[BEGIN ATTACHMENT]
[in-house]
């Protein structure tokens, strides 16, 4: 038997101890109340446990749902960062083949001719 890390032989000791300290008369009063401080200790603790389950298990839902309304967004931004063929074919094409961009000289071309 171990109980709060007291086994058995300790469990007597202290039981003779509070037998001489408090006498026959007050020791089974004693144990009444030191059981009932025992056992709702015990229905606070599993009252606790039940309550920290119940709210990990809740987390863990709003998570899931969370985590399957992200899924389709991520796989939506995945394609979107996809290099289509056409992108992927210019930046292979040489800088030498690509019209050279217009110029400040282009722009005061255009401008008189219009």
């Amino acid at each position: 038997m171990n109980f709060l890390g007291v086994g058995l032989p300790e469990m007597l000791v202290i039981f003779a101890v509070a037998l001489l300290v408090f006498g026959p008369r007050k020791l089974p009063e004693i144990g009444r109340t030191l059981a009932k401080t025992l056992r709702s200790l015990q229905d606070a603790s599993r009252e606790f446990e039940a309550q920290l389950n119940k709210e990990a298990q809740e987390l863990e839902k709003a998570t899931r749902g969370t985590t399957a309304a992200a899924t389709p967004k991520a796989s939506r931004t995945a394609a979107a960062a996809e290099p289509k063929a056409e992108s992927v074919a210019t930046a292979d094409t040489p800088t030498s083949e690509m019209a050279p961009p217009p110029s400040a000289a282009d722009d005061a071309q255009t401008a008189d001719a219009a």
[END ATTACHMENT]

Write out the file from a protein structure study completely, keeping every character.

[in-house]
């Protein structure tokens, strides 16, 4: 038997101890109340446990749902960062083949001719 890390032989000791300290008369009063401080200790603790389950298990839902309304967004931004063929074919094409961009000289071309 171990109980709060007291086994058995300790469990007597202290039981003779509070037998001489408090006498026959007050020791089974004693144990009444030191059981009932025992056992709702015990229905606070599993009252606790039940309550920290119940709210990990809740987390863990709003998570899931969370985590399957992200899924389709991520796989939506995945394609979107996809290099289509056409992108992927210019930046292979040489800088030498690509019209050279217009110029400040282009722009005061255009401008008189219009």
């Amino acid at each position: 038997m171990n109980f709060l890390g007291v086994g058995l032989p300790e469990m007597l000791v202290i039981f003779a101890v509070a037998l001489l300290v408090f006498g026959p008369r007050k020791l089974p009063e004693i144990g009444r109340t030191l059981a009932k401080t025992l056992r709702s200790l015990q229905d606070a603790s599993r009252e606790f446990e039940a309550q920290l389950n119940k709210e990990a298990q809740e987390l863990e839902k709003a998570t899931r749902g969370t985590t399957a309304a992200a899924t389709p967004k991520a796989s939506r931004t995945a394609a979107a960062a996809e290099p289509k063929a056409e992108s992927v074919a210019t930046a292979d094409t040489p800088t030498s083949e690509m019209a050279p961009p217009p110029s400040a000289a282009d722009d005061a071309q255009t401008a008189d001719a219009a």